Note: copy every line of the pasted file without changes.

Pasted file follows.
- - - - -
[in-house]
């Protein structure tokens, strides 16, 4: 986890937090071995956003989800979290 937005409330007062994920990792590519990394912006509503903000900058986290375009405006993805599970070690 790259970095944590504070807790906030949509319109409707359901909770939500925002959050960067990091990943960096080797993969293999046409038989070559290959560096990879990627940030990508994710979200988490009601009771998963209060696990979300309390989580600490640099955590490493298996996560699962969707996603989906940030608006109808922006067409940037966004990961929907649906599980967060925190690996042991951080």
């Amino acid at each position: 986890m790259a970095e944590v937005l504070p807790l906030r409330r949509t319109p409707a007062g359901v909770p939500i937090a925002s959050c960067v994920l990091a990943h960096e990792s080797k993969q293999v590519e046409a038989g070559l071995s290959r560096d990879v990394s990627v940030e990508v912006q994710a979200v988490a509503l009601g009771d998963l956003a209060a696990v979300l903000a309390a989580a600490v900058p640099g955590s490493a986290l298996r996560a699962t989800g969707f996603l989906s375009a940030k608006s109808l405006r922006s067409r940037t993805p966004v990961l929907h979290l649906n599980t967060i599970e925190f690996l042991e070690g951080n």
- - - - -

[in-house]
């Protein structure tokens, strides 16, 4: 986890937090071995956003989800979290 937005409330007062994920990792590519990394912006509503903000900058986290375009405006993805599970070690 790259970095944590504070807790906030949509319109409707359901909770939500925002959050960067990091990943960096080797993969293999046409038989070559290959560096990879990627940030990508994710979200988490009601009771998963209060696990979300309390989580600490640099955590490493298996996560699962969707996603989906940030608006109808922006067409940037966004990961929907649906599980967060925190690996042991951080």
């Amino acid at each position: 986890m790259a970095e944590v937005l504070p807790l906030r409330r949509t319109p409707a007062g359901v909770p939500i937090a925002s959050c960067v994920l990091a990943h960096e990792s080797k993969q293999v590519e046409a038989g070559l071995s290959r560096d990879v990394s990627v940030e990508v912006q994710a979200v988490a509503l009601g009771d998963l956003a209060a696990v979300l903000a309390a989580a600490v900058p640099g955590s490493a986290l298996r996560a699962t989800g969707f996603l989906s375009a940030k608006s109808l405006r922006s067409r940037t993805p966004v990961l929907h979290l649906n599980t967060i599970e925190f690996l042991e070690g951080n």